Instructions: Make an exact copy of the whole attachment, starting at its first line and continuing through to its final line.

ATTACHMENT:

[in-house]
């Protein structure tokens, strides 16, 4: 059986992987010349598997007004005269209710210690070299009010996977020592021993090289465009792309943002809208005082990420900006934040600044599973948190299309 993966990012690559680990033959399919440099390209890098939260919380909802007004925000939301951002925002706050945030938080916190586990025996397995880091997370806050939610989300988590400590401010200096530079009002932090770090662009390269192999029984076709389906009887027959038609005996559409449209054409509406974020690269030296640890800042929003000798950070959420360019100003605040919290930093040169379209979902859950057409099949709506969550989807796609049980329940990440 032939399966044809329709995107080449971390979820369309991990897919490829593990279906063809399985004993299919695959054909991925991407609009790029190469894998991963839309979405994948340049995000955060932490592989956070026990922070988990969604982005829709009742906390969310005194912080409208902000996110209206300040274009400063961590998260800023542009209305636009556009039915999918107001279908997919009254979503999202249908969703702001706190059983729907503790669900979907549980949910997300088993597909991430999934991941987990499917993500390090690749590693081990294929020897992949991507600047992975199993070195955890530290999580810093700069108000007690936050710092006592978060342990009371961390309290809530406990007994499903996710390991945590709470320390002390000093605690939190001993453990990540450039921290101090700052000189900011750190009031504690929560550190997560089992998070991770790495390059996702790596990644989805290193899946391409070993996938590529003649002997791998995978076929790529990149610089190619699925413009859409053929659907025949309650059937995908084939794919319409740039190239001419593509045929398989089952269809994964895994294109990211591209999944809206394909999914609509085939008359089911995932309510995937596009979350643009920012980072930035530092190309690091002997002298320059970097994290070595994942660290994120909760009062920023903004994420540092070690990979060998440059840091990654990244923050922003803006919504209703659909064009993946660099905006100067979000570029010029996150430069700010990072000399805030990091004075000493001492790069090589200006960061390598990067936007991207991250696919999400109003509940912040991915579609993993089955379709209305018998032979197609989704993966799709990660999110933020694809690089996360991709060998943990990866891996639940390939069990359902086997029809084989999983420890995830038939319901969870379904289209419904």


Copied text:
[in-house]
């Protein structure tokens, strides 16, 4: 059986992987010349598997007004005269209710210690070299009010996977020592021993090289465009792309943002809208005082990420900006934040600044599973948190299309 993966990012690559680990033959399919440099390209890098939260919380909802007004925000939301951002925002706050945030938080916190586990025996397995880091997370806050939610989300988590400590401010200096530079009002932090770090662009390269192999029984076709389906009887027959038609005996559409449209054409509406974020690269030296640890800042929003000798950070959420360019100003605040919290930093040169379209979902859950057409099949709506969550989807796609049980329940990440 032939399966044809329709995107080449971390979820369309991990897919490829593990279906063809399985004993299919695959054909991925991407609009790029190469894998991963839309979405994948340049995000955060932490592989956070026990922070988990969604982005829709009742906390969310005194912080409208902000996110209206300040274009400063961590998260800023542009209305636009556009039915999918107001279908997919009254979503999202249908969703702001706190059983729907503790669900979907549980949910997300088993597909991430999934991941987990499917993500390090690749590693081990294929020897992949991507600047992975199993070195955890530290999580810093700069108000007690936050710092006592978060342990009371961390309290809530406990007994499903996710390991945590709470320390002390000093605690939190001993453990990540450039921290101090700052000189900011750190009031504690929560550190997560089992998070991770790495390059996702790596990644989805290193899946391409070993996938590529003649002997791998995978076929790529990149610089190619699925413009859409053929659907025949309650059937995908084939794919319409740039190239001419593509045929398989089952269809994964895994294109990211591209999944809206394909999914609509085939008359089911995932309510995937596009979350643009920012980072930035530092190309690091002997002298320059970097994290070595994942660290994120909760009062920023903004994420540092070690990979060998440059840091990654990244923050922003803006919504209703659909064009993946660099905006100067979000570029010029996150430069700010990072000399805030990091004075000493001492790069090589200006960061390598990067936007991207991250696919999400109003509940912040991915579609993993089955379709209305018998032979197609989704993966799709990660999110933020694809690089996360991709060998943990990866891996639940390939069990359902086997029809084989999983420890995830038939319901969870379904289209419904």